Long time readers may not be surprised to learn that I’m not much of a religious man. I hold little regard for the Amarr faith, and despite the best efforts of my parents and my community, Ida has held little sway over my life. That is especially true since becoming a capsuleer, when the concept of reincarnation has become a much less metaphysical concept for me. Despite my lack of faith, I respect the societal power of religion enough to not actively argue against it in public. Over the millennia, religion has of course caused more than it’s fair share of great suffering, but a deep and abiding faith has also created some of the greatest humanitarian organizations and activities the Cluster has ever known. As with all things in life, faith appears to do its greatest good when used in moderation. Though, now that I think about it, that is precisely what Ida teaches us. That thought’s gonna fester…
Anyway, I bring up faith today because it’s also been my experience that even those who proclaim to have no faith often have one, even if it’s not exactly a traditional one. I use faith not as a precise synonym for religion (i.e. a belief in some higher power/powers or abstract guiding force in the universe), but rather as a concept or belief that forms the foundation for one’s entire view of the universe and one’s place in that universe. Some find their anchor, so to speak, in their patriotic love for their country. Others find it in their love of the arts. Still others, and I mean this unironically, find their faith in science and the good it can do for humanity. I actually have no problem with any of these kinds of faiths as long as they’re respectful and willing to take ‘no’ for an answer. But just as among the religious, you can always find those willing to take their beliefs to (and past) the limit. A patriot could want to declare war for a mere slight against their nation, while the artistically inclined may find their overt passion in bringing art to the masses, whether they want it or not. Today’s site, though, is dedicated to a fanatic of a different kind: the environmentalist. The Friends of Nature, a quasi-legal group at best, easily falls into my view of a fanatical organization. They’ve taken their faith that the environment must be protected to the extreme. Of course, it also helps my analogy that they were kind enough to call their main training ground the Natura Seminary. As Aura explains,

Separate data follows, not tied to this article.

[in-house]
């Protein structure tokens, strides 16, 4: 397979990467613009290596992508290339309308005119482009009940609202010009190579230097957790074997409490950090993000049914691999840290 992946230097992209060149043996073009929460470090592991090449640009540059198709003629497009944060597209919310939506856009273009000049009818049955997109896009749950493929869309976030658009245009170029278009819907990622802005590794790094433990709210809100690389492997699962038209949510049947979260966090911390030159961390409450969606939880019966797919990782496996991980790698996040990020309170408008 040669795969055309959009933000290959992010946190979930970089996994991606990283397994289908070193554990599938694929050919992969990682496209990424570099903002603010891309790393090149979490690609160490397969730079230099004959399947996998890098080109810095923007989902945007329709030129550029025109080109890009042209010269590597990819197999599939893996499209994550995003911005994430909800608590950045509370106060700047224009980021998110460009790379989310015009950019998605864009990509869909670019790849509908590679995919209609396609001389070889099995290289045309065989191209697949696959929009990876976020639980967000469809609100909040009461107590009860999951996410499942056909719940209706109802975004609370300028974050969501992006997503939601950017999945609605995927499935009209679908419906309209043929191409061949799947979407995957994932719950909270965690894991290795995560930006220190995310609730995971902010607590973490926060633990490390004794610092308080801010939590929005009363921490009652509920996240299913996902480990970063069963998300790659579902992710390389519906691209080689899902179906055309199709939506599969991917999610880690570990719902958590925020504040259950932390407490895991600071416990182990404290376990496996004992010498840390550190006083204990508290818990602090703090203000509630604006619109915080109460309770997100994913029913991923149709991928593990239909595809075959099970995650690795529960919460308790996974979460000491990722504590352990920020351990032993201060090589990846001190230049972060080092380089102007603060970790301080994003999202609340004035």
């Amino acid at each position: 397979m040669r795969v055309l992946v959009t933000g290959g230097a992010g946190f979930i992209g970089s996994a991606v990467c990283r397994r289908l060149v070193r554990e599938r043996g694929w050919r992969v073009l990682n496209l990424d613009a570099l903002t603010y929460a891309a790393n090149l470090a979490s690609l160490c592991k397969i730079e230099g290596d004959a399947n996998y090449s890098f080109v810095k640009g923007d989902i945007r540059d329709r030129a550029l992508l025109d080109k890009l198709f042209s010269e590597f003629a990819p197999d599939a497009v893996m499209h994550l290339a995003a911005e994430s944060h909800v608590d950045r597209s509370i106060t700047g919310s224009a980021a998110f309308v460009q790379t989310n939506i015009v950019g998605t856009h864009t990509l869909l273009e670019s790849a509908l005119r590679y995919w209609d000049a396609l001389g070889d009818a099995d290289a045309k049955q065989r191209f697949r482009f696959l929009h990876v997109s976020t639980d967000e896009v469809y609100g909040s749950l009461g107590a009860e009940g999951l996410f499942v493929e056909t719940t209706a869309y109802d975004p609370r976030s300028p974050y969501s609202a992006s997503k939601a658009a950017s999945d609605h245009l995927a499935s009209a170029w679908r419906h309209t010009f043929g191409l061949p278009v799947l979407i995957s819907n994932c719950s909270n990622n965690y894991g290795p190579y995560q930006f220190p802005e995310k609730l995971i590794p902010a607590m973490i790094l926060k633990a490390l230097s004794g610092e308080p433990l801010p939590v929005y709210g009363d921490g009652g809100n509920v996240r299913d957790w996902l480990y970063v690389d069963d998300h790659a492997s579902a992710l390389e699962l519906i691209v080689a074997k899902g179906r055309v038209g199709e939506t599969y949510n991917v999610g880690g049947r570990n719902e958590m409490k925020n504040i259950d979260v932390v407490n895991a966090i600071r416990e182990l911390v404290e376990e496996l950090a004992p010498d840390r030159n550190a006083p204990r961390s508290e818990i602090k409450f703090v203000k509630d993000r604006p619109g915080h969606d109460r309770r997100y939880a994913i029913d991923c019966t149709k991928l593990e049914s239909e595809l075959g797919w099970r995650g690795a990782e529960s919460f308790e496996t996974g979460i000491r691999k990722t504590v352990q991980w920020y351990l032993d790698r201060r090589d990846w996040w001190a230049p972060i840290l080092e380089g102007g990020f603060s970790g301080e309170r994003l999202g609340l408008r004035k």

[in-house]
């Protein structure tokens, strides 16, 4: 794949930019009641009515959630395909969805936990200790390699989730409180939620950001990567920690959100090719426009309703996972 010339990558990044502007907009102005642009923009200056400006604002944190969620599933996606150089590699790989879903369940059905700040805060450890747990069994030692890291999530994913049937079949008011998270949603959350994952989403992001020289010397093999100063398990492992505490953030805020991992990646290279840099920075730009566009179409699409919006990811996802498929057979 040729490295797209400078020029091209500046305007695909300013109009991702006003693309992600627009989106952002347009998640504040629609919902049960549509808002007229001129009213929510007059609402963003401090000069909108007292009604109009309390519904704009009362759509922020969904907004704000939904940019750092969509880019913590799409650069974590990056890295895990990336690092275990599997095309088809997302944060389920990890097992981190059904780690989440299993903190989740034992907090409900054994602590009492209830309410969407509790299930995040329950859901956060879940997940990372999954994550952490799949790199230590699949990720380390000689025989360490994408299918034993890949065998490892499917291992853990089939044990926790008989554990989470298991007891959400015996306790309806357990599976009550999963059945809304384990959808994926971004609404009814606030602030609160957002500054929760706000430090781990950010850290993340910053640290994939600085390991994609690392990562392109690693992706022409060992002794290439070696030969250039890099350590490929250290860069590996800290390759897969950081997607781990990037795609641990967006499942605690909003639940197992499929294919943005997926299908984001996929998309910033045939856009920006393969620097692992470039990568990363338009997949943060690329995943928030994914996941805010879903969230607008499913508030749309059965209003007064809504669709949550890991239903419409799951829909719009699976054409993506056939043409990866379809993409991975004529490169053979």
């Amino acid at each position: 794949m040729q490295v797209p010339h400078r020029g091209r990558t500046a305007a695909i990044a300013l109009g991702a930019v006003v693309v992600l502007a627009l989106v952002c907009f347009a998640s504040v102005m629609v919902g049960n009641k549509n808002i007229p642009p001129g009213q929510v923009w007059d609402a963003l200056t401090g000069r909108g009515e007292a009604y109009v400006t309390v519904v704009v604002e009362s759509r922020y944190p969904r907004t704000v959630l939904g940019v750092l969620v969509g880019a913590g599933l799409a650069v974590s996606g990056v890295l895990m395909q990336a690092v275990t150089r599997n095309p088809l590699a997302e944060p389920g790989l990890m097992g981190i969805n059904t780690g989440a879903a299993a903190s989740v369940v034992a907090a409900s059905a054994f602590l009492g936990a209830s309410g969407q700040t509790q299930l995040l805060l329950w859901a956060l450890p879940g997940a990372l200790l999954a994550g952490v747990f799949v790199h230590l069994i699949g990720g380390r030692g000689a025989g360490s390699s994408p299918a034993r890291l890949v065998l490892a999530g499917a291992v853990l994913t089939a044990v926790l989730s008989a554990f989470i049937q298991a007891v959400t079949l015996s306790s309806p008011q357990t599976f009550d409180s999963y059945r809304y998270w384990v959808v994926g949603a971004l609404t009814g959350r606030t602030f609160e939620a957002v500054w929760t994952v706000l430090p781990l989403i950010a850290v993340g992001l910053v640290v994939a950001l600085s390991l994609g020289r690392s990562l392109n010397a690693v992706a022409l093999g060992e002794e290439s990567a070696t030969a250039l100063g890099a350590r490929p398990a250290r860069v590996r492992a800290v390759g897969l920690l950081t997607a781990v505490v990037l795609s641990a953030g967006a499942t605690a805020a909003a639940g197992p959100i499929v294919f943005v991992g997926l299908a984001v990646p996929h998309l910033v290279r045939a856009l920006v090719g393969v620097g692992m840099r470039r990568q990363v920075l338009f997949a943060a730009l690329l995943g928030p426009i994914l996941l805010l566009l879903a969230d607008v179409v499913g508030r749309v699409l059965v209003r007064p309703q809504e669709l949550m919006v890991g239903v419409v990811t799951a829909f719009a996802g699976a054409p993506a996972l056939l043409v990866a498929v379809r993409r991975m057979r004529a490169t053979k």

Built on the ruins of an abandoned asteroid colony, the Natura Seminary is the place where prospective anti-corporate activists are brought into the Friends of Nature’s fold. Lessons on corporate greed, the inhumanity of the capitalist system and ways to bring down the Man, along with tasty syntho-organic snacks. What more could you want?
Apparently even Aura was feeling a bit snarky when it came to FoN, which, given that Aura wasn’t really programmed to have a sense of humor, I suspect was saying something.
The Friends strongly believed that the natural beauty found in the Algintal constellation is being ruined by corporate greed and environmental malpractice. I’m personally rather sympathetic to the view, but would rather see more legal means used to accomplish their goals. To further their goals, however, they have set up their main base of operations in a corner of the Audaerne system, near the rather unassuming first moon of Audaerne III. Here, the Friends have the opportunity and ability to teach anyone who was willing (and, if the stories are true, a number of those who aren’t) the history and views of the group, as well as their more recent efforts in the Algintal constellation. Between team building exercises, holo presentations, and snacks, the Friends attempt to convert some and reinforce others to the fact that the environment must be protected at all costs.